Recently, hackers hit Saudi Aramco, the world's largest oil producer, and disabled 30,000 of its workstations. A group of "hacktivists" calling themselves Cutting Sword of Justice released a statement on an online bulletin board the day the viral attack was released, taking credit for it.
"The disruption was suspected to be the result of a virus that had infected personnel workstations without affecting the primary components of the network," the Saudi Arabia-based company stated in a letter to customers about the cyber attack that was launched August 15. Later in the month, Saudi Aramco announced it had restored full network access, but only after the malware attack, called "Shamoon," reached 75 percent of its workstations.
Cutting Sword of Justice said in its online letter that plan was simply to take out 30,000 computers at Saudi Aramco. Since the oil producer is the main source of income for the Saudi government, the hackers say, it should be blamed for "crimes and atrocities" in several countries. The Cutting Sword of Justice had not been heard of before this cyber attack, and security experts have no information on the group.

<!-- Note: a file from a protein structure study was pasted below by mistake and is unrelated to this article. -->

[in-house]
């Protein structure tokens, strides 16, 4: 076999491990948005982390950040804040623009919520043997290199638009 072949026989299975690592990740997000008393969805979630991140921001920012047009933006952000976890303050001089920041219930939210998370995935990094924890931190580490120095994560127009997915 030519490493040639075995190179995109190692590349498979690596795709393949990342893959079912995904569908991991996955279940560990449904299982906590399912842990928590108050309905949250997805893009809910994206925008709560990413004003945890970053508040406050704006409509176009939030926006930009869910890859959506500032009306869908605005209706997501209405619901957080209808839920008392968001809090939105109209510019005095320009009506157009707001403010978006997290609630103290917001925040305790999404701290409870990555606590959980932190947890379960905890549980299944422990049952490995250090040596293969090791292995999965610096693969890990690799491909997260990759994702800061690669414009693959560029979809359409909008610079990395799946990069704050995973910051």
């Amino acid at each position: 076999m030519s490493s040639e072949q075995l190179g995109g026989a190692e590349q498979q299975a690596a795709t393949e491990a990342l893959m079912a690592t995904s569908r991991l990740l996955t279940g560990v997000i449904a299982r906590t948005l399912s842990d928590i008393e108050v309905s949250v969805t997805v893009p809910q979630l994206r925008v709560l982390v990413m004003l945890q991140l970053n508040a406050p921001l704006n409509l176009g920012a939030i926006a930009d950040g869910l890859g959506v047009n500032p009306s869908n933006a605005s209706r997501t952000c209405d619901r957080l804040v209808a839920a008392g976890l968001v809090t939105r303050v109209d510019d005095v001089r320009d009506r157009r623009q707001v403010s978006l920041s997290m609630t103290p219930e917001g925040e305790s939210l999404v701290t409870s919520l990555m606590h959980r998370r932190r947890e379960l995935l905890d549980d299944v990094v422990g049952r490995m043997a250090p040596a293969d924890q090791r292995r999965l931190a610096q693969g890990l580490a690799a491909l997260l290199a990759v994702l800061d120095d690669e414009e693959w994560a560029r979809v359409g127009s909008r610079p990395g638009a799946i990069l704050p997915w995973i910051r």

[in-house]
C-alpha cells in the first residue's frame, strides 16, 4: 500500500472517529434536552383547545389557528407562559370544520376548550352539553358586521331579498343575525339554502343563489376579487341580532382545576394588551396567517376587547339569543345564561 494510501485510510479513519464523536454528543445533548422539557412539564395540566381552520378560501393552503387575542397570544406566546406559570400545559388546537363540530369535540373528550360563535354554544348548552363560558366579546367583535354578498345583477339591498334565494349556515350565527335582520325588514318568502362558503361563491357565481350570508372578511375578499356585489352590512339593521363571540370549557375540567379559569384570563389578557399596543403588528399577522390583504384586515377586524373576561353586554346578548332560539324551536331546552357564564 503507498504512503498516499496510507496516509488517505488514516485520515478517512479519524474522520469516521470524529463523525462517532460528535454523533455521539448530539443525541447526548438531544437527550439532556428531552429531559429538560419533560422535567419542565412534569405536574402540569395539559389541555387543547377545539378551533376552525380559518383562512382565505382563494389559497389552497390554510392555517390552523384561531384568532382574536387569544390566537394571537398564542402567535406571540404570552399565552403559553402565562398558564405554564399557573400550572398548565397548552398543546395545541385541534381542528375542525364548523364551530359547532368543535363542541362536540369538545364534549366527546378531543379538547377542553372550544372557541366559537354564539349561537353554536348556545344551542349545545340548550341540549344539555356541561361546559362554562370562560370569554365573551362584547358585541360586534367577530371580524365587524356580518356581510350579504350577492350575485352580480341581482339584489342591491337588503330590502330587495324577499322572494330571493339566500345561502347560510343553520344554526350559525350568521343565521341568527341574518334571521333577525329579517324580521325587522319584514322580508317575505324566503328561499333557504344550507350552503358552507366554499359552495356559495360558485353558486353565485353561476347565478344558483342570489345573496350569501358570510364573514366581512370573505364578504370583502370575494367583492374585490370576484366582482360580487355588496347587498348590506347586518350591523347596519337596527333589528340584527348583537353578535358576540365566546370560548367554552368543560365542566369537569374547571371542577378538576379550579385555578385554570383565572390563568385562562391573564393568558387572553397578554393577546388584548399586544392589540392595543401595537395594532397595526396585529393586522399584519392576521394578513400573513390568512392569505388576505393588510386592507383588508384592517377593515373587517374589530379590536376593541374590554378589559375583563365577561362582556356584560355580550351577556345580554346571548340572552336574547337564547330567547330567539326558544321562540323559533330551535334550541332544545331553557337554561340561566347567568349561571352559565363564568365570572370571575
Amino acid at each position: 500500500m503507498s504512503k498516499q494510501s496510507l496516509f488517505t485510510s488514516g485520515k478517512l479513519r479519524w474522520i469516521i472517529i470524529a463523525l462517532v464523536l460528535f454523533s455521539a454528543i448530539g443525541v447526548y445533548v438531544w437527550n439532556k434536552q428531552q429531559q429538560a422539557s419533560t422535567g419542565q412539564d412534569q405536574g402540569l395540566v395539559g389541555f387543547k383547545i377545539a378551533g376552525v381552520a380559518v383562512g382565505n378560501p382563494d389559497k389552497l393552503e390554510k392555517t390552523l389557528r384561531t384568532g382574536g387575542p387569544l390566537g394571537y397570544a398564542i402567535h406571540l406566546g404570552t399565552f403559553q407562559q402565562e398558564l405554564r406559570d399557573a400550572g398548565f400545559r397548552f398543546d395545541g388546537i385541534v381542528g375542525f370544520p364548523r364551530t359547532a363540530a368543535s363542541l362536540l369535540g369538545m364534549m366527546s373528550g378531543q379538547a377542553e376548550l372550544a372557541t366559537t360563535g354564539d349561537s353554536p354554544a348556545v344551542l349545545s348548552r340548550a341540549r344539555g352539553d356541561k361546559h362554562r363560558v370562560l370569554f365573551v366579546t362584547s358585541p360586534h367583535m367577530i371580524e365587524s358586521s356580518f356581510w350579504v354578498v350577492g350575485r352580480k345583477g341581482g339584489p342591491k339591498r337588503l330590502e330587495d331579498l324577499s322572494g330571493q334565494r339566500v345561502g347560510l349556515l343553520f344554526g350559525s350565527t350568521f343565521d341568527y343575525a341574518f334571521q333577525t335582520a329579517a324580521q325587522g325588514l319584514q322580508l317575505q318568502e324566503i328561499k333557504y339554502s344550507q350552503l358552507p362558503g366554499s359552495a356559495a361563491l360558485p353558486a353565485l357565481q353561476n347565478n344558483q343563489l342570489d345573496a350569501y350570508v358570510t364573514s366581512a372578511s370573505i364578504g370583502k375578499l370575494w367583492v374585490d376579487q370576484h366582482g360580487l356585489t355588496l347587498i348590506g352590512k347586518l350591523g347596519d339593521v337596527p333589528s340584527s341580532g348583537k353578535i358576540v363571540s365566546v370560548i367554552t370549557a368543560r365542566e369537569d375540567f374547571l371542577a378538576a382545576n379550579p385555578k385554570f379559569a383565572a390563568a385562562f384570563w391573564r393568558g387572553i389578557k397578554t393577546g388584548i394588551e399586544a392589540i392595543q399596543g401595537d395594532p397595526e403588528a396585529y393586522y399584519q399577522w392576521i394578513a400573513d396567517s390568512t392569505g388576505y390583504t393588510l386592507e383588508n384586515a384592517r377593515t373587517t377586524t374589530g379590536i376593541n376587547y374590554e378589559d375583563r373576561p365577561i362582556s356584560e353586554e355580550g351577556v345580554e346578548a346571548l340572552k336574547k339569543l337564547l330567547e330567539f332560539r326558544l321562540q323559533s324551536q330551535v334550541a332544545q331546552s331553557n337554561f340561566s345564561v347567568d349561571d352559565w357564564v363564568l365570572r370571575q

They may get away with it. It appears that cutting Sword of Justice didn't do much more than cause headaches at Saudi Aramco, this time, but who knows when a similar tack affects the oil supply.